South Yorkshire Times December 8, 1951
Keymen in Pits
Denaby Manager Stresses Function of Officials
What is the matter with Denaby?” That was the question asked by Mr. J. Burton, manager of Denaby Main Colliery, when he was speaking at, the annual dinner of the Denaby and Cadeby branch of the National Association of Colliery Overmen, Deputies and Shotfirers, at Swinton.
Mr. Burton had just agreed with the president of the branch, Mr. R. Marson, who had expressed disapointment at the attendance at the dinner. With 230 branch membership it seemed reasonable Mr. Marson had pointed out, to expect a 230 attendance.
“I feel sure it is Denaby who are at fault,” said Mr. Burton, “and not Cadeby.”We all know Denaby has not enjoyed, a very good name as a pit. That is not the fault of the officials, and I am quite certain that, it is being altered.” He took the opportunity, of thanking his officials for the extra hard work they had put in over the past twelve months.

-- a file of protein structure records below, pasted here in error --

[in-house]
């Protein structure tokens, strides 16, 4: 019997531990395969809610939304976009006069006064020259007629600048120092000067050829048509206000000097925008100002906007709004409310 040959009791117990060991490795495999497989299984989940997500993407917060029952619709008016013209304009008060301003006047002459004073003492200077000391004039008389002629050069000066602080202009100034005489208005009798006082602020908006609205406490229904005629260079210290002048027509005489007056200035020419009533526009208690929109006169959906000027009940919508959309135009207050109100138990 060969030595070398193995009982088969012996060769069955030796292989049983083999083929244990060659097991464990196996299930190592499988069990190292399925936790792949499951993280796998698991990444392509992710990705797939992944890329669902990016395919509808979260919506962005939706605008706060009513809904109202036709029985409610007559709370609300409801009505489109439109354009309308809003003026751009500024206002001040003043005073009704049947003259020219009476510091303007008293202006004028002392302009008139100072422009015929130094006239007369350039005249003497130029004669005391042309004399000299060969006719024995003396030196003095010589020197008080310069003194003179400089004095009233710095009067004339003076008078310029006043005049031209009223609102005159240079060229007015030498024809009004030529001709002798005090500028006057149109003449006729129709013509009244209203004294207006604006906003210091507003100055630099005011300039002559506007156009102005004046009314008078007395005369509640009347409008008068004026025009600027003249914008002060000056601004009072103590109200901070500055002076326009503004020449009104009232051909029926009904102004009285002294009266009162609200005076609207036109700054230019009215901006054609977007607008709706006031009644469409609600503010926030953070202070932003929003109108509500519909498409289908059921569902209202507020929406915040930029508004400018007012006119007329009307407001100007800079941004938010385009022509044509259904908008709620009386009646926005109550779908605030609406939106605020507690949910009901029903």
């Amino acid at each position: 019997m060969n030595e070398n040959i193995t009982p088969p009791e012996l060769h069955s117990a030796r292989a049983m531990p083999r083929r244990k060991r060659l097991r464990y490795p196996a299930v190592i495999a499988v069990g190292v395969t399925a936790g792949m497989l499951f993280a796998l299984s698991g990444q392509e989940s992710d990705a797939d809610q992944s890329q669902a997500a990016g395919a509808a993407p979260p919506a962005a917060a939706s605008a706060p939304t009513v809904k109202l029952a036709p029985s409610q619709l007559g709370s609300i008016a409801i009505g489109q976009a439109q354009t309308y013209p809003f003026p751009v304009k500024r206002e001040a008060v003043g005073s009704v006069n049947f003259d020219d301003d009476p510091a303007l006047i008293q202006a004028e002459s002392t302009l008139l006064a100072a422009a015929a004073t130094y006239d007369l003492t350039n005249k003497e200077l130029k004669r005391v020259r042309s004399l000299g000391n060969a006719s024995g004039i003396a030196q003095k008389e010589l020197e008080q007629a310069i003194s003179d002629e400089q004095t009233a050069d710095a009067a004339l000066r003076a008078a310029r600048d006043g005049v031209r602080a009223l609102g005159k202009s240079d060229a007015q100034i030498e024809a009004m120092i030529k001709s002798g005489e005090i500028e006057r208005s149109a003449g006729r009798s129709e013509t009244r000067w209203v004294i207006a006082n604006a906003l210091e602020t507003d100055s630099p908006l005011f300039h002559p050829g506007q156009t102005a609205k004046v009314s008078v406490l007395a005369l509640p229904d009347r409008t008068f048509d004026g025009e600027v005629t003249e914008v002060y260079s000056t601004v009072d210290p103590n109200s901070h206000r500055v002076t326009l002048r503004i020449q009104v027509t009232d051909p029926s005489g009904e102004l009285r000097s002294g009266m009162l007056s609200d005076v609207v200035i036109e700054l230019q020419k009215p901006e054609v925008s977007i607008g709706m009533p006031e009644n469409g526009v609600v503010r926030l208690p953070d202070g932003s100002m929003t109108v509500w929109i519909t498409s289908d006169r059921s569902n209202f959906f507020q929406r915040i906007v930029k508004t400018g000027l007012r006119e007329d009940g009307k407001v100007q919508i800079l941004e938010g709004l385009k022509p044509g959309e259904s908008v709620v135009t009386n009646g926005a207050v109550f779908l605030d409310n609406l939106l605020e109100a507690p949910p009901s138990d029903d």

“I believe the sooner people realise who are the key-men of this industry, the sooner will utmost output be achieved,” he said. “There is only one set of keymen—the deputies, overmen and under managers who work six days a week and a full day’s work every day.”
“Under private enterprise, we all used to get the results. We can do it now, but there is just one difficulty. I don’t think that the officials enjoy the same prestige as they did under private enterprise, and it is difficult to see how we are going to regain that prestige.
“It is the duty of this branch to do all in their power to raise that prestige back to where it was before. It is not .nearly as easy now to handle men as it used to be, but we have got to accept that. The officials can do -a lot about it.”